What happens to your dog when you leave home? Does he wait patiently for you to come back or do you get back to a destroyed door and a noise complaint from your neighbors? If the latter is true, you might want to look into separation anxiety and see if your dog is suffering from this.
It’s a known fact that dogs are social animals, as they form bonds with other dogs or humans. But when the dog becomes too dependent on others, it can easily turn out to be detrimental to their health, as well as your peace. Separation anxiety can affect dogs and owners in many ways, so in this article, we’re discussing the causes, as well as some solutions to separation anxiety in dogs.
It’s very difficult to pinpoint why a dog may get separation anxiety, as it doesn’t have a true pattern that can help us identify the cause for sure. Furthermore, it’s very hard to predict such behaviors, since it’s very prevalent in most dog breeds. Regardless of how stable and safe your dog is currently, or how affected his past was before reaching you, any dog can develop signs of separation anxiety at any stage. It’s important to first understand that it has nothing to do with the way you’re acting.
Now that that’s out of the way, let’s see a few common triggers for this disorder. Moving to a different space may be reactive, as the pup is unsure of their new surroundings and they don’t have you by their side to guide them through it. Previous trauma can also be a trigger for separation anxiety, if the puppy has experienced extreme stress or got very scared by a situation. This can include losing a loved one, being abandoned, a scary thunderstorm or being abused by previous owners.
Obedience training is always the first thing to take into account when assessing your dog’s situation. If your dog is being destructive regardless of whether he’s in your presence or not, it’s likely that you’ll need to focus your attention on the basic commands and some obedience training first.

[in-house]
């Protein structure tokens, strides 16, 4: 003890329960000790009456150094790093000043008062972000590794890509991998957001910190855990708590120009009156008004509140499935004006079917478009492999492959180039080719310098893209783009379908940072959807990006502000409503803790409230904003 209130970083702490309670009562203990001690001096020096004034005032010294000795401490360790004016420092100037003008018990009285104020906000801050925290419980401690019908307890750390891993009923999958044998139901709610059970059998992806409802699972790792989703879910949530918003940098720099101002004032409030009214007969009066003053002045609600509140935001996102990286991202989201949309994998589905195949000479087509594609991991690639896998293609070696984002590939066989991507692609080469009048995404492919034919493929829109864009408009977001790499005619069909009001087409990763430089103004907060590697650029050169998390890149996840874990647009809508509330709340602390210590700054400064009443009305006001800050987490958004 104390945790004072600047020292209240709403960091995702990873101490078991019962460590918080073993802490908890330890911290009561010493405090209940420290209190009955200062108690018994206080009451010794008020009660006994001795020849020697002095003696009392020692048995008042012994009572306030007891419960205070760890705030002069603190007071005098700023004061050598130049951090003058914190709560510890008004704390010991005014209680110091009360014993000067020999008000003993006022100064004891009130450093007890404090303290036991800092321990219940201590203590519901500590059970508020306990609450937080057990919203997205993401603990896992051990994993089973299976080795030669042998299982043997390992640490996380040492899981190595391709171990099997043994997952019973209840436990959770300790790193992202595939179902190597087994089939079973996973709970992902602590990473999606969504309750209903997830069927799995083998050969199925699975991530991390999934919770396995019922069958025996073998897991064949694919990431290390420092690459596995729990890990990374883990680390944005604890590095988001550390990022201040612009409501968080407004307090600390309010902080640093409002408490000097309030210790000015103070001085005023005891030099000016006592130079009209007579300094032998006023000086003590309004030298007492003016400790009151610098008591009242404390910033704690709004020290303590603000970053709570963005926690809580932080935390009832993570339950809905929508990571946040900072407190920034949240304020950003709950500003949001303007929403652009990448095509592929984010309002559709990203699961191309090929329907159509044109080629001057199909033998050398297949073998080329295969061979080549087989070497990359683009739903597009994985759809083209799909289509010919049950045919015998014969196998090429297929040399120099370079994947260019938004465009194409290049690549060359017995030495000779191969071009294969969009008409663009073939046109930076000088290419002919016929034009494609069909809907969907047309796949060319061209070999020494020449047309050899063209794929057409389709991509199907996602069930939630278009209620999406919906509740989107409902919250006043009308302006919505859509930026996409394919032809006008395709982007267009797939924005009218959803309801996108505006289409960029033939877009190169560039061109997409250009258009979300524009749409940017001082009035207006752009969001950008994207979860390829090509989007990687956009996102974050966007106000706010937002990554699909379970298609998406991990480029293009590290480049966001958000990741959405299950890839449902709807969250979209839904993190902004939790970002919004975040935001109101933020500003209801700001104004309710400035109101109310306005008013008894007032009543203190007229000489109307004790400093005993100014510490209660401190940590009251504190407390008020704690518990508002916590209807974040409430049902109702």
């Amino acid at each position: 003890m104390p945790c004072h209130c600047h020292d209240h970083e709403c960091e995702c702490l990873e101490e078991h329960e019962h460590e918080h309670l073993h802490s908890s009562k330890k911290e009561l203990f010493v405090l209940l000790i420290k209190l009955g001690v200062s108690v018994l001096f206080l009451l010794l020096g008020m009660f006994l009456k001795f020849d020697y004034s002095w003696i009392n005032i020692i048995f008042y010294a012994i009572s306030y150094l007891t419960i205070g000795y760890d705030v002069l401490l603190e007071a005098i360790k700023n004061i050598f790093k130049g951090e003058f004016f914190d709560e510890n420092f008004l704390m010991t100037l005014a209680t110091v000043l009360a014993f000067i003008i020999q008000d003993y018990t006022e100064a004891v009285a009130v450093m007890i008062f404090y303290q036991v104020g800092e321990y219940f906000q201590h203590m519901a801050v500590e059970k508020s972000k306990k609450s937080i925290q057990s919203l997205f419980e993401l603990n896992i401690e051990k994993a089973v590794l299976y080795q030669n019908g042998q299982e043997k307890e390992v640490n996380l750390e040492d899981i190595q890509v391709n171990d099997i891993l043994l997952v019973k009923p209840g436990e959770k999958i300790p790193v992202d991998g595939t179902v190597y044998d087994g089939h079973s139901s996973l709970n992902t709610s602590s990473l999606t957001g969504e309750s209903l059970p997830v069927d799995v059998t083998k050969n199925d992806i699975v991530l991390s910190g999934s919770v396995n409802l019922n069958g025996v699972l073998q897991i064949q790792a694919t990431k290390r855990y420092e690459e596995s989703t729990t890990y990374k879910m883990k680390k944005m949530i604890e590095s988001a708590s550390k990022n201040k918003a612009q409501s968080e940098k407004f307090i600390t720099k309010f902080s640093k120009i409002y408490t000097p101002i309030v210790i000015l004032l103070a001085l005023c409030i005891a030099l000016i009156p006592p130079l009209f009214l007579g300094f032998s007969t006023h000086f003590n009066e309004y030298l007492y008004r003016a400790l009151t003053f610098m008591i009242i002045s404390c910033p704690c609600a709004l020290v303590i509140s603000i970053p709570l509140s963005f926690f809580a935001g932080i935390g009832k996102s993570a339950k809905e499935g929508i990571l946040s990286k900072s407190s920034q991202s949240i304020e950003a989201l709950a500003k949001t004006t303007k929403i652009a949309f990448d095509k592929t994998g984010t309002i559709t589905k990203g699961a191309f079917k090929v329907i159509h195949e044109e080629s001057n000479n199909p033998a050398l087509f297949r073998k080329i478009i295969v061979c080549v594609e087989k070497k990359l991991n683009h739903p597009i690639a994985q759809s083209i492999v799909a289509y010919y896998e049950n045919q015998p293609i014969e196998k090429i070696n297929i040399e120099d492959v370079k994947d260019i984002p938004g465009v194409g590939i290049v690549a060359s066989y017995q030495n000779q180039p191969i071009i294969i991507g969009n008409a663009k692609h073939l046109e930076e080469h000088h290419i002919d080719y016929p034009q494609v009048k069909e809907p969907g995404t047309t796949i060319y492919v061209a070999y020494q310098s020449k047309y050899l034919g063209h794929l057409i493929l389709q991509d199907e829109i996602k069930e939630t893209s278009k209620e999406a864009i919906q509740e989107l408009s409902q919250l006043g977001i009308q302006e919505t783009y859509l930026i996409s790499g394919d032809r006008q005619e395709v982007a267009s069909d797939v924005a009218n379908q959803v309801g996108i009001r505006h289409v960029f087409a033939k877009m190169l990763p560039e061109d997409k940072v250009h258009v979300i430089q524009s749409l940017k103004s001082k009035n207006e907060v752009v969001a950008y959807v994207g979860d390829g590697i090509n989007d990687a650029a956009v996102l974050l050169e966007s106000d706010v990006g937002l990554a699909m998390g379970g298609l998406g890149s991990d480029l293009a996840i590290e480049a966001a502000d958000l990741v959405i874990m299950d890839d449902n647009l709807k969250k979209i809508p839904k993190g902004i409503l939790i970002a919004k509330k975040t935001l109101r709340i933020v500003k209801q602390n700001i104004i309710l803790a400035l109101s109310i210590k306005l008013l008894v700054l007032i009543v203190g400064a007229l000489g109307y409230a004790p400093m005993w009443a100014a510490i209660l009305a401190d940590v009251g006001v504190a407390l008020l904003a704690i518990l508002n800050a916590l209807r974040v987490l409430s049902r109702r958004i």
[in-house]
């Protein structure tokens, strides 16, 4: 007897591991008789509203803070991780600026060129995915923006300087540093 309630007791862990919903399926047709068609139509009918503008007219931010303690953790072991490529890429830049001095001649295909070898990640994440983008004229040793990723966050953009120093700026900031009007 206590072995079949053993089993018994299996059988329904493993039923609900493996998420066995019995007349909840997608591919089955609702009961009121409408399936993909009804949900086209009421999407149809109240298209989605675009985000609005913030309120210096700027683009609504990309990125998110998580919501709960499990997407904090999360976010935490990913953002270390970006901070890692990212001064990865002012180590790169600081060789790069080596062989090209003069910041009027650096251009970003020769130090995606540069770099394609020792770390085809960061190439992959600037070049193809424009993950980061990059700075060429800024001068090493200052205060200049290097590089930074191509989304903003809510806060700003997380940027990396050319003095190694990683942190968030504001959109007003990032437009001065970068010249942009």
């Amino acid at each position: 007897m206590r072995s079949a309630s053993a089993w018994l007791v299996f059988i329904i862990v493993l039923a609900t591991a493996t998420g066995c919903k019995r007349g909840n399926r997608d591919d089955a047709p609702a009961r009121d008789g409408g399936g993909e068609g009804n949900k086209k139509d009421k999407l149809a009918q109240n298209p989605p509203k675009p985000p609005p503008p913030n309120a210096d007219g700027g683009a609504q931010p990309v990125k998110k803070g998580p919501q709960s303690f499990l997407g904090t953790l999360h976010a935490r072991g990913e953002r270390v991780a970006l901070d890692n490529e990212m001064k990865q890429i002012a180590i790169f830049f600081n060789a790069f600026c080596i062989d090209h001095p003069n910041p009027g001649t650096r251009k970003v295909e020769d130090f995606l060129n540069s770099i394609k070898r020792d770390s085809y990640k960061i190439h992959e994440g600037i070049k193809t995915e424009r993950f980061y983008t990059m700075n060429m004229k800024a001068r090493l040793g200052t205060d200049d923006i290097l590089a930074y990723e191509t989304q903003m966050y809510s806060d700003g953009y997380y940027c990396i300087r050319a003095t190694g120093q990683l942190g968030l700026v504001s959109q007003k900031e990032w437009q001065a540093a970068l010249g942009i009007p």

However, if your doggo only acts up when left alone, destroys things that are normally not of interest to them, or poops/pees in doors when alone, even though they’re potty trained, you might find a cause in separation anxiety.
The most important step in these situations is to talk to your vet. This will help eliminate other potential health issues that may be causing your dog distress. Once that’s out of the question, it’s time to assess the situation. How bad is their reaction when left alone? This can determine what course of action you should take. If your dog destroys your things when left alone, first make sure you replace your things with his toys, whenever possible, to encourage him get comfortable with the familiar objects.
To change this behaviour, you’ll need a lot of patience, but it’s not impossible. Start by leaving your dog for brief periods of time, at first by just going to a different room. When you come back, act normal around them, as if you never left. Increase the timeframe as things progress. It’s important to avoid things that can set a pattern like alerting your dog you’re going to leave (saying goodbye) or cuddling your dog when returning. Giving your dog the chance to understand that you’ll always come back is the key outcome here.
Once you’ve established trust that you’re coming back, you can also introduce stress relief methods to soothe them while you’re out. Placing toys in different parts of the house may spark his interest. Other mechanisms that might challenge him mentally could also be effective.
Another good idea is to invest in pet daycare or a pet sitter, if you need to leave your dog for much longer than he’s comfortable. While supervised by others, your dog might not have the stress of being left and separation anxiety will be significantly reduced.
Since we’ve talked about some actions you can take to reduce signs of separation anxiety, it’s important to also note some of the things that might be a bad idea to do: punish your dog for it. Punishing your dog should not have a place in your dog’s training if you want to achieve long term results. This can lead to fear based training, which, in the case of separation anxiety, can only make things worse instead of better.
In the end, making your dog feel safe when alone, is one of the fundamental things that will help with separation anxiety. If you don’t succeed in creating the stress free zone your dog needs, you can always reach out for help to trained professionals that can help guide you through it all.
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